How it worked at SRA International
My company, SRA International, Inc., is an Information Technology consulting firm. We utilized a popular referral program last year to hire 152 people, a total representing 22 percent of all new employees.

The SRA program has evolved since its beginning 15 years ago and has since progressed to the Hollywood level. Today, employees receive referral rewards (ranging from $700 to $2,000) for each successful referral, depending on the position filled. SRA defines a referral as someone who is hired and stays at the company for at least 30 days.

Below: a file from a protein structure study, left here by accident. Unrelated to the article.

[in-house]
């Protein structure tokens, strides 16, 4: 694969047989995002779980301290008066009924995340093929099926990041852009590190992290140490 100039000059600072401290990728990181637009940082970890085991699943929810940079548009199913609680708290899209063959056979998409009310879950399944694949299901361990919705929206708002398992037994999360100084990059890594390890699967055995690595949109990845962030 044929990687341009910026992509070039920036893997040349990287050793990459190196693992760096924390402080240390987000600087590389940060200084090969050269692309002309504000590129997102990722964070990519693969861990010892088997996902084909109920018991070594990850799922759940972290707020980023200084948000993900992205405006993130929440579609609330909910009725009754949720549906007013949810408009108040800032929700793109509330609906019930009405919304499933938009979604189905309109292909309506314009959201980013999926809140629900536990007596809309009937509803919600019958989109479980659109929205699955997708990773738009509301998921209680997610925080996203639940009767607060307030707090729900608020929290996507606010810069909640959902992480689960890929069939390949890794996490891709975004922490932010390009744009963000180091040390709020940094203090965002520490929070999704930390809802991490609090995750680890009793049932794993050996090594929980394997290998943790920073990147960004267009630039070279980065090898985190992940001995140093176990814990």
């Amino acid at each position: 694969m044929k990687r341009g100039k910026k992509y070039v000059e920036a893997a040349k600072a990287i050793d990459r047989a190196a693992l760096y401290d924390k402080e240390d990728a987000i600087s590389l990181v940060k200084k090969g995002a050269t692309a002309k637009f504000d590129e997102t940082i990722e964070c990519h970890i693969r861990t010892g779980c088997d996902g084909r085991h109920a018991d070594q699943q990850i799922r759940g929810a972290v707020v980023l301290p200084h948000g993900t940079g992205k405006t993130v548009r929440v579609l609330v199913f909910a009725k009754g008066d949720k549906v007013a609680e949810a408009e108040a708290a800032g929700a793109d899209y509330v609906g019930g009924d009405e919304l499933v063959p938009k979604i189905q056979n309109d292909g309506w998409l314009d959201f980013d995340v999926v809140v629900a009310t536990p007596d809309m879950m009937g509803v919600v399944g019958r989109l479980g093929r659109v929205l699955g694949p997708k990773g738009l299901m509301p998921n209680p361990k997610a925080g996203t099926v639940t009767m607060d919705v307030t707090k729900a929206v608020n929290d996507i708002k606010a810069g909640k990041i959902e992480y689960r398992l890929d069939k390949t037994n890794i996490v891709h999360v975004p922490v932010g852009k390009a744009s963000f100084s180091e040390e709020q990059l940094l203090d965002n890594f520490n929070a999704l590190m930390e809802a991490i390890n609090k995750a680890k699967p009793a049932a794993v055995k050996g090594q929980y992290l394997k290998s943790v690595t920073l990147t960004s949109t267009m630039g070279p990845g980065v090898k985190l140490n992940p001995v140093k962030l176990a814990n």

Prizes, such as Palm Pilots and laptop computers, are awarded for the highest number of referrals each quarter. A grand prize of $25,000 is awarded at the end of the fiscal year, along with a $10,000 second prize and a $5,000 third prize. The fourth place winner receives a one-week cruise.

Patricia Mercado, SRA’s San Diego area manager, was this year’s grand-prize winner. Mercado has successfully referred several employees over the past five years, including administrative assistants, software developers, and an operations manager.

“We all know of at least one hardworking person who shares our values and work ethics, and this is the type of person we’d like to work with to make our company successful…winning the grand prize was a wonderful confirmation that I work for an organization that appreciates my efforts,“ said Mercado.

Lessons learned about creating a program
Over the years, SRA has learned how to run a smooth program. Here are some tips we used to help make the program a success: